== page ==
Saturday, July 16, 2005


"...in light upon the figured leaf..."

I never figured out quite what Eliot was talking about in the opening of the second part of Burnt Norton, the first of the Four Quartets. Perhaps not having an obvious meaning allows the music of the words, and the images that float through my mind as I read them, to create some kind of pattern amongst the synapses in my brain in such a way that the words are mediators of a communication even without having to form a coherent, rational structure. But whatever the process, I find these words curiously calming:

"Garlic and sapphires in the mud
Clot the bedded axle-tree.
The trilling wire in the blood
Sings below inveterate scars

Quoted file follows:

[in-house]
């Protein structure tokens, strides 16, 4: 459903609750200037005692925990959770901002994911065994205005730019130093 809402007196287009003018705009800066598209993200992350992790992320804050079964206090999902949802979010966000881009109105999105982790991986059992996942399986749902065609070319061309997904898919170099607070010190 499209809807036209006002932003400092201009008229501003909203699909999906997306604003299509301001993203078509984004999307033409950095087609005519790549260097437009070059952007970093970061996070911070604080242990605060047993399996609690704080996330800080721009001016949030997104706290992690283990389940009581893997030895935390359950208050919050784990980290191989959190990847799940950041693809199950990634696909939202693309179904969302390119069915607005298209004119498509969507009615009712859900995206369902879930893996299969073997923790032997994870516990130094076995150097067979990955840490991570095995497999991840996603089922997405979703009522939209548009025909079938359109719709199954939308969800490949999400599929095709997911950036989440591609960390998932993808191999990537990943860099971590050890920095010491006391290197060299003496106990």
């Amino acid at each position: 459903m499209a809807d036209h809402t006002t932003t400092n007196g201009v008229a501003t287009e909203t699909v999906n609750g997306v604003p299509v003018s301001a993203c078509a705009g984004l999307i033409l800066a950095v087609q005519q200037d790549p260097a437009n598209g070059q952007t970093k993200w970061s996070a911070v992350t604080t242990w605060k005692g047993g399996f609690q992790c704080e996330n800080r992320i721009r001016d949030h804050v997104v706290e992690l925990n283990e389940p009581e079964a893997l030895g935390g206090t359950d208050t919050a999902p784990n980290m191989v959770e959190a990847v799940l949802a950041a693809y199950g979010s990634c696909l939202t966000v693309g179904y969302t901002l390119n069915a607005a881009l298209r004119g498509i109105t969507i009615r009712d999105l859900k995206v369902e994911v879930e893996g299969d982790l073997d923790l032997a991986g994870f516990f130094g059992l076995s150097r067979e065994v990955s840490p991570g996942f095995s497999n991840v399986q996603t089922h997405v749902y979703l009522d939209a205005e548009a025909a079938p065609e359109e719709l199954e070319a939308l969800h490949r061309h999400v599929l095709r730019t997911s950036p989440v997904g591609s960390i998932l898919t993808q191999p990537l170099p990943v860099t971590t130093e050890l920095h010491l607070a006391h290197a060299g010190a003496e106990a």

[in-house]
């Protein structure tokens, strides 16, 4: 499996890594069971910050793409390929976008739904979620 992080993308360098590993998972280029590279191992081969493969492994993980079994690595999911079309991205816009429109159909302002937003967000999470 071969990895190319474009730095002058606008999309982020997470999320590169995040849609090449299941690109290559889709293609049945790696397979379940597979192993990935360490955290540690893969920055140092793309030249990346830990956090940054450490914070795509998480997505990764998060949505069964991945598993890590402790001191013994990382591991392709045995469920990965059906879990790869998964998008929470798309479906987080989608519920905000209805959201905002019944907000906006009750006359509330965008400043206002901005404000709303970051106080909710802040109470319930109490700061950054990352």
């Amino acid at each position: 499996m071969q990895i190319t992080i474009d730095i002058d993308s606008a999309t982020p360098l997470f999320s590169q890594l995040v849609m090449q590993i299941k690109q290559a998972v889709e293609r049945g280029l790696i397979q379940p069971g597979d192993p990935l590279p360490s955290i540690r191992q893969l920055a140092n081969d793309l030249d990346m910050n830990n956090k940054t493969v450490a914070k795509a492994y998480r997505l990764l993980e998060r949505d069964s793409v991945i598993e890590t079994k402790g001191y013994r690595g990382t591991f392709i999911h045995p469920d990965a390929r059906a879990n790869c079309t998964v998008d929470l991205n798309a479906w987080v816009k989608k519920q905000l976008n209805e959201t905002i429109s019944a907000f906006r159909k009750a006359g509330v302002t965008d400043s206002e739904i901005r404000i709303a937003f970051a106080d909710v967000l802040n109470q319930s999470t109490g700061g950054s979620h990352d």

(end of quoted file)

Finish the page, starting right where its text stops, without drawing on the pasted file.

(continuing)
Appeasing long forgotten wars.
The dance along the artery
The circulation of the lymph
Are figured in the drift of stars
Ascend to summer in the tree
We move above the moving tree
In light upon the figured leaf
And hear upon the sodden floor
Below, the boarhound and the boar
Pursue their pattern as before
But reconciled among the stars."

Maybe the boarhound and the boar would be chasing around below these:

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